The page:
For some, Juneau is home. For others it’s a destination.
By Margaret Everson, Staff Writer
Imagine boarding the Long Island Railroad for the commute to class at Stony Brook University in New York, or putting your French language skills to the test at Université de Montreal in Canada. Maybe the University of Hawaii at Hilo, which has been voted the most ethnically diverse campus in the United States, is more your style. All of these experiences are possible through the National Student Exchange program.
According to the NSE website, the program was created in 1968 when the University of Alabama, University of Montana, and Illinois State University began exchanging students with one another. Since then, NSE has facilitated the exchange of more than 123,000 U.S. students. About 1,800 students go on a national exchange every year.
The Juneau campus of University of Alaska Southeast joined the NSE network in 1999. UAS Juneau sends and receives approximately 30 students each year through the program. UAS students have experienced programs offered by campuses around the U.S. and its territories, and parts of Canada, while students from other parts of the U.S. have come to Juneau to study.
There are a variety of reasons that a student might choose a national exchange over an international exchange.
“The whole point of exchange is to be exposed to different perspectives,” said Dashiell Hillgartner, UAS Academic Exchange and Study Away Coordinator. “What we like about it [exchange] at UAS is that we bring in diverse students, and that enriches the classroom.”
A national exchange can provide numerous opportunities and benefits for students. Access to different educational opportunities, internships, and professional and academic connections serve as major components in the decision to go on an exchange.
Hillgartner said exchanges also result in improved academic performance. “When you’re in a new place, all your senses are constantly going. Everything is exciting and new, and interesting. That leads to more engagement, and that’s what school is all about,” he said.
UAS student Erin Wallace is currently studying at Colorado Mesa University in Grand Junction, Colorado.
“One of the big reasons I decided to go on exchange was I knew I wanted to get out of Alaska, to go somewhere and experience something different,” Wallace said, “I want to pursue more outdoor education stuff with psychology and do wilderness therapy.”
University of Hawaii student Alexandra Gorbacheva is in Juneau this fall after a New Zealand exchange fell through.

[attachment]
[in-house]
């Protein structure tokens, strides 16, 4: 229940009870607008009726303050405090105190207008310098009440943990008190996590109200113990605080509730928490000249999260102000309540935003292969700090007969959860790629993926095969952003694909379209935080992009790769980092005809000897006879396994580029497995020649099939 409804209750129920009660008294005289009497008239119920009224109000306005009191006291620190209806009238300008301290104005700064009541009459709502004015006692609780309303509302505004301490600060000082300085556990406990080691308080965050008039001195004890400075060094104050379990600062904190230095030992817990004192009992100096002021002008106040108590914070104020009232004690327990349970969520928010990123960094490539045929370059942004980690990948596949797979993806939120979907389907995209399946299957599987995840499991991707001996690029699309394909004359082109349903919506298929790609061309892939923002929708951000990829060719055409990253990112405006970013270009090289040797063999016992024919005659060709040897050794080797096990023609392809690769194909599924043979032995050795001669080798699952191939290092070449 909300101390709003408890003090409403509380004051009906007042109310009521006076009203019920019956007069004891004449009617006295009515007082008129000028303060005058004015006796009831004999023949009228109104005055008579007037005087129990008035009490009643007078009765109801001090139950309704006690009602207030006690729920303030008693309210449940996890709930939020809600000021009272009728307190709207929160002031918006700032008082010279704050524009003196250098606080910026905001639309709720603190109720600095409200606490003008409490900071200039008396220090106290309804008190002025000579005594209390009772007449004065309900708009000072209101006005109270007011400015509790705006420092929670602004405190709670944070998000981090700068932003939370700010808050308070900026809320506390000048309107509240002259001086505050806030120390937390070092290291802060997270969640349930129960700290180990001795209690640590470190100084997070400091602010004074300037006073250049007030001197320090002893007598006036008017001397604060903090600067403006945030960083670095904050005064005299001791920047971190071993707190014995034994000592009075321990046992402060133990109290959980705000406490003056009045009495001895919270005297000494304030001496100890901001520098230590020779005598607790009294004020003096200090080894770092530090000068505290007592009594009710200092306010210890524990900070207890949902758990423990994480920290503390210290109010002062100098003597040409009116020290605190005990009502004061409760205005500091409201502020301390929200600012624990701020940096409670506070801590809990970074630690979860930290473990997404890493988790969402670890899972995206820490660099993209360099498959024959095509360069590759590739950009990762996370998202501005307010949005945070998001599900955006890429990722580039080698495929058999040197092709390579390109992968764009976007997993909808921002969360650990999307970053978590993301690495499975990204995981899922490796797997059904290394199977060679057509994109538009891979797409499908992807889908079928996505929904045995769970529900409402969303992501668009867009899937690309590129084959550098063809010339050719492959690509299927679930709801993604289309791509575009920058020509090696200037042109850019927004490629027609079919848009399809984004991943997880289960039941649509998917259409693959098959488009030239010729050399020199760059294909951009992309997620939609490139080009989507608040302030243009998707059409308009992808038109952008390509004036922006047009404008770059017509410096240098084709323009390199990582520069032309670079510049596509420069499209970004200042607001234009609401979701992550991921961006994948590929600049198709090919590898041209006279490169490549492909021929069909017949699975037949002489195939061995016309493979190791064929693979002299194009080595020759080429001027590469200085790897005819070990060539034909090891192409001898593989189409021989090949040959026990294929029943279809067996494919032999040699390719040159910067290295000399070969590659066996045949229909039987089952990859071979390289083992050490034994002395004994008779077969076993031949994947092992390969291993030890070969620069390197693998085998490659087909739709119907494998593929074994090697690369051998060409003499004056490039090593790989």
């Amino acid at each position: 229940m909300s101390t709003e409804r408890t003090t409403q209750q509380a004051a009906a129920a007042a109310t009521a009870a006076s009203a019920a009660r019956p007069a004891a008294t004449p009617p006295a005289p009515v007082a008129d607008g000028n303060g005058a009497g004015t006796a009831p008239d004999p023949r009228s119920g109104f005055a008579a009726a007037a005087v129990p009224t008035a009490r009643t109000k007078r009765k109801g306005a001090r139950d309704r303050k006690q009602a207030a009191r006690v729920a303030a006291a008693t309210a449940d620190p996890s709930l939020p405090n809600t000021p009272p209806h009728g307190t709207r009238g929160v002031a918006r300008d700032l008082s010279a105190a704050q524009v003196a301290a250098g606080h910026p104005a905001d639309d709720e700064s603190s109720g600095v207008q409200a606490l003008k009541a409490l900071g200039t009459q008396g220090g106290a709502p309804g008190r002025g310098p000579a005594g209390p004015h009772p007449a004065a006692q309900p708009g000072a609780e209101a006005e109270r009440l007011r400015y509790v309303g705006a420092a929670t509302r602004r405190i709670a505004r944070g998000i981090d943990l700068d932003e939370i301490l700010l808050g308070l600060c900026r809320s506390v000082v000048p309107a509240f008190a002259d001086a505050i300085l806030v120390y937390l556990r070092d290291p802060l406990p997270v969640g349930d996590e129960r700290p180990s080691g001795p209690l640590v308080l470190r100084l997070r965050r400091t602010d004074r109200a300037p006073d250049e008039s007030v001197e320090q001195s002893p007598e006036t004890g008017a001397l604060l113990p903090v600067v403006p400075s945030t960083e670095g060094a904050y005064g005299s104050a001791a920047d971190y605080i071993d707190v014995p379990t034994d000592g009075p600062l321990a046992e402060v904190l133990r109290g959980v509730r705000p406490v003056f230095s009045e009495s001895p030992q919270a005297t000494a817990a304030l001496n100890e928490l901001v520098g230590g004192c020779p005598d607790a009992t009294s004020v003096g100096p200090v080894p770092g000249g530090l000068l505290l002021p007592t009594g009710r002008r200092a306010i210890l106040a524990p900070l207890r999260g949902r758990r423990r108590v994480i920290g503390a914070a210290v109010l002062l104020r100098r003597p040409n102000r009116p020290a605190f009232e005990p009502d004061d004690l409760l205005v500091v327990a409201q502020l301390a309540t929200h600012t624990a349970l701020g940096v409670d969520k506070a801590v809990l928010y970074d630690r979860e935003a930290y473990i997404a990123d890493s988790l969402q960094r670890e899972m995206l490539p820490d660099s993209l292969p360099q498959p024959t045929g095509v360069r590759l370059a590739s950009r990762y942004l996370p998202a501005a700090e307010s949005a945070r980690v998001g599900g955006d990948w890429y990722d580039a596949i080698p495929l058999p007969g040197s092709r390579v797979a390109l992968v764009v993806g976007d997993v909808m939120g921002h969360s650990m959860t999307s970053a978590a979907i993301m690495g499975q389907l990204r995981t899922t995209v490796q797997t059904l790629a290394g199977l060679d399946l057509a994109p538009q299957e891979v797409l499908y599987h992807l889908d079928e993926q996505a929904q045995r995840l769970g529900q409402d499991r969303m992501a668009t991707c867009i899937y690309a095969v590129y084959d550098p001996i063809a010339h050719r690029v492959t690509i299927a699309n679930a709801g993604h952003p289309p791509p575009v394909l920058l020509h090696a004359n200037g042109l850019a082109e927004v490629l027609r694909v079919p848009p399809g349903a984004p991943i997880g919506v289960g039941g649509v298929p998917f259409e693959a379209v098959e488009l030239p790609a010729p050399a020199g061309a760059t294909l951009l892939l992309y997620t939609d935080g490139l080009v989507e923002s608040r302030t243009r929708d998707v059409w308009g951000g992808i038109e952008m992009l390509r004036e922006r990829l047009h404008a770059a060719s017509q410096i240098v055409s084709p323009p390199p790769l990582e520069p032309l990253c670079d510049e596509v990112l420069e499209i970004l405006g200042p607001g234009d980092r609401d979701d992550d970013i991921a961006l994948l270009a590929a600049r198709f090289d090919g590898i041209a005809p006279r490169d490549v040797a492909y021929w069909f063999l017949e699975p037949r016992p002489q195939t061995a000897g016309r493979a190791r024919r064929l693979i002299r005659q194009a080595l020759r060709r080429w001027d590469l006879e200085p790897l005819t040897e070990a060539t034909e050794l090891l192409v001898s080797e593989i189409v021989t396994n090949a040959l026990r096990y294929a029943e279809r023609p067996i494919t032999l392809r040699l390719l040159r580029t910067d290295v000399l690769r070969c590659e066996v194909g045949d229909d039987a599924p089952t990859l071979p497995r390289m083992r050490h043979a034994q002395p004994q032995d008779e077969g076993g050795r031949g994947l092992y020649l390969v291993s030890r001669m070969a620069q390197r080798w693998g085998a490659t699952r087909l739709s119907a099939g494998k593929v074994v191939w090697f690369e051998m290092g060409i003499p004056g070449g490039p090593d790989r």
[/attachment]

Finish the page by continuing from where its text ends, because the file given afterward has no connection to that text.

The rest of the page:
“UAS just felt like the perfect fit. It was a small school, I enjoy that one-on-one connection with my professors and knowing most of the students at the school,” said Gorbacheva. She has also been taking advantage of Outdoor Studies classes offered at UAS.
“I feel like I’ve grown a lot, learned a lot about myself and other people,” Gorbacheva said. “It was initially a culture shock, but I adapted pretty well. I feel like everybody needs to step outside of their comfort zone.”
On a more personal note, I am also an exchange student. I came to UAS on exchange from the Colorado Springs campus of the University of Colorado. I was born and raised in Colorado and was ready to get as far away from my hometown as possible. I had always wanted to visit Alaska, so my choice was clear.
I originally planned to exchange to UAF; however, after talking to classmates who had been stationed with the military in Fairbanks, I decided it wouldn’t be a good fit. Anchorage was out; I didn’t want to make the most obvious choice when it came to moving to Alaska. That left me with Juneau.
I’ve taken all kinds of courses that are unique to UAS, including special topics in psychology and Outdoor Studies classes. I’ve also been able to work at the UAS Recreation Center and with the UAS Whalesong. Overall, my NSE experience has been incredibly positive, and I highly recommend taking the opportunity to go on an exchange.
Hillgartner’s advice for students who are interested in an exchange is simple: “Talk with me. If you’re reading this article, you can never start planning too early. The sooner you start having that conversation with me, and with your academic advisor, the easier it is in the long run.”
UAS students who are interested in a national exchange can schedule a meeting with Hillgartner by calling the Student Resource Center at (907) 796-6000. NSE application information is at https://uas.alaska.edu/exchanges/outgoing/programs/nse.html. All application materials and supplemental documents must be submitted by Feb. 19, 2022.